In addition to meeting at least five out of the eight criteria in the original HLH-2004 diagnostic guidelines [5], our patient also had a diagnostic H-Score. Qualifying elements included: known immunosuppression (SLE on hydroxychloroquine, azathioprine, and steroids), a maximum temperature of 39.6 °C, hepatosplenomegaly, triglycerides of 500 mg/dL, AST >30 U/L, ferritin >6000 ng/mL, fibrinogen nadir <250 mg/dL, and trilineage cytopenias, earning an H-Score of 302, consistent with a diagnostic probability of >99%. The dramatic improvement on all fronts that ensued following initiation of steroid therapy lends further confidence to accuracy of our diagnosis.

Other features consistent with secondary HLH in our patient include the presence of a euvolemic, hypo-osmolar hyponatremia with spot urine sodium of 24 mmol/L, consistent with the syndrome of inappropriate antidiuretic hormone (SIADH) [1]. Additionally, our patient manifested CNS involvement with encephalopathy and agitation requiring intubation for airway protection.

The most common viral drivers for secondary HLH are EBV, HIV, herpes viruses, cytomegalovirus (CMV), viral hepatitis, and influenza [1]. In our patient, viral-testing was negative for these entities. Bacterial, fungal, and mycobacterial cultures also tested negative. SLE is also a recognized driver [1], but our patient did not appear to have signs of active disease, suggesting that the HLH was secondary to metastatic renal cell carcinoma.

Conclusions

HLH is a life-threatening disorder resulting from immunologic hyperactivation that can progress to multiorgan failure. Early recognition is critical so that progression may be interrupted. However, this disease entity is likely under-recognized which is of concern given its high mortality rate. In pediatric cases, diagnosis is based upon the HLH-2004 criteria; which, for adult cases, may be insensitive for diagnosis earlier in the disease course. The H-Score is a validated diagnostic tool more appropriate for use among secondary HLH cases. For pediatric or EBV/lymphomatous cases, chemotherapeutic agents are often added. For adult cases, a high-dose dexamethasone regimen based upon the HLH-94 protocol may be used.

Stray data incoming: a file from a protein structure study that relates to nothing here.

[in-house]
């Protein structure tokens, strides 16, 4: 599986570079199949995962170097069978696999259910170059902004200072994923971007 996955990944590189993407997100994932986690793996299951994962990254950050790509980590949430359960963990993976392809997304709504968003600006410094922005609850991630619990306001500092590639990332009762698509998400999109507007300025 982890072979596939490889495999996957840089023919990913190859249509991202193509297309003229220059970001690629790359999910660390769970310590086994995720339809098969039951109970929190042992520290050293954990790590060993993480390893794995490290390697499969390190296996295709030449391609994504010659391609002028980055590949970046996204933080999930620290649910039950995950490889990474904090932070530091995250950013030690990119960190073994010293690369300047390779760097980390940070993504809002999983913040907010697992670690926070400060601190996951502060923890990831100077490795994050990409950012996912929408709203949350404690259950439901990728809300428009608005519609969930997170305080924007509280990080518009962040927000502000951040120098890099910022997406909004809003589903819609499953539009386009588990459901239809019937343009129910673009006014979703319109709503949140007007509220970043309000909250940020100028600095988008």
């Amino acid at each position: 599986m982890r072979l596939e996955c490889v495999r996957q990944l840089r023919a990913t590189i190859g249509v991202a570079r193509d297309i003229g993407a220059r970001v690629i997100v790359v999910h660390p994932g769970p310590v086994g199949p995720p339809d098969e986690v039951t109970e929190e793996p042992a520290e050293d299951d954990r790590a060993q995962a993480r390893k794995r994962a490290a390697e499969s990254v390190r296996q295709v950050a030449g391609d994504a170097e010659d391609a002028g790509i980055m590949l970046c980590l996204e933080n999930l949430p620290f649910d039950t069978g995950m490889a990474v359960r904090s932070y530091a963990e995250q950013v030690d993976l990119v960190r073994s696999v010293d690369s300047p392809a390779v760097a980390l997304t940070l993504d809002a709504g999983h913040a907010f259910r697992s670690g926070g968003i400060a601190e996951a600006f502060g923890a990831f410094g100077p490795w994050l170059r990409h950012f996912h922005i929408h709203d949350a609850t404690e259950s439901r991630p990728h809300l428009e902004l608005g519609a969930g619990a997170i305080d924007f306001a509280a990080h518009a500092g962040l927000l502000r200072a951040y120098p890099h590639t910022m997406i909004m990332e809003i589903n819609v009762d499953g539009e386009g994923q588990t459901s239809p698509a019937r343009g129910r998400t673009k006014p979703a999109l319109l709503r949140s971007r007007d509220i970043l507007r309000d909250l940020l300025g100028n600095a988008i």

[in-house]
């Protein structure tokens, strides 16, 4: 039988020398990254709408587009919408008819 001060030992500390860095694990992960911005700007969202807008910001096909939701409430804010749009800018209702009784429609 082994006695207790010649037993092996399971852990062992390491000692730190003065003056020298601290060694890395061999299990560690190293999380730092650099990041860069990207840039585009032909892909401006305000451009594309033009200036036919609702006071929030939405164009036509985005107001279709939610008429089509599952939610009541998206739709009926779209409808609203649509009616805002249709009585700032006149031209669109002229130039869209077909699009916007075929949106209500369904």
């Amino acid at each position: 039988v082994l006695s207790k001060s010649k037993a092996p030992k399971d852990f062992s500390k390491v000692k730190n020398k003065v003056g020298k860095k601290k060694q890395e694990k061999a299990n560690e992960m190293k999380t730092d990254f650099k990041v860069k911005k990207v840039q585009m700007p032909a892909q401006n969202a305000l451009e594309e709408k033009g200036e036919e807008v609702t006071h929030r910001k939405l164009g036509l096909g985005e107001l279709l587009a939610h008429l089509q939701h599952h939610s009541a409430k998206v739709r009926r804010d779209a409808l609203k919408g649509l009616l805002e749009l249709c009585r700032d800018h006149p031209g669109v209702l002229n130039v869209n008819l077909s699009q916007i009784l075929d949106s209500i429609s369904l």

Declarations

Acknowledgements

We wish to acknowledge our respective mentors, who have guided us throughout our careers.

Funding

No external funding was utilized to support publication of this manuscript.

Availability of data and materials

Not applicable.

Authors’ contributions

MEM and LE performed relevant data extraction and analysis. MT drafted the manuscript. MEM and LE participated at all stages in editing and revision of the manuscript. All authors read and approved the final manuscript.

Competing interests

The authors declare that they have no competing interests.

Ethics approval and consent to participate

Written informed consent was obtained from the patient for publication of this case report and any accompanying images. A copy of the written consent is available for review by the Editor-in-Chief of this journal.

Open AccessThis article is distributed under the terms of the Creative Commons Attribution 4.0 International License (http://creativecommons.org/licenses/by/4.0/), which permits unrestricted use, distribution, and reproduction in any medium, provided you give appropriate credit to the original author(s) and the source, provide a link to the Creative Commons license, and indicate if changes were made. The Creative Commons Public Domain Dedication waiver (http://creativecommons.org/publicdomain/zero/1.0/) applies to the data made available in this article, unless otherwise stated.

Authors’ Affiliations

(1)
Department of Internal Medicine, UC Irvine Health School of Medicine
(2)
Department of Internal Medicine, Arrowhead Regional Medical Center
(3)
Department of Pathology and Laboratory Medicine, UC Irvine Health School of Medicine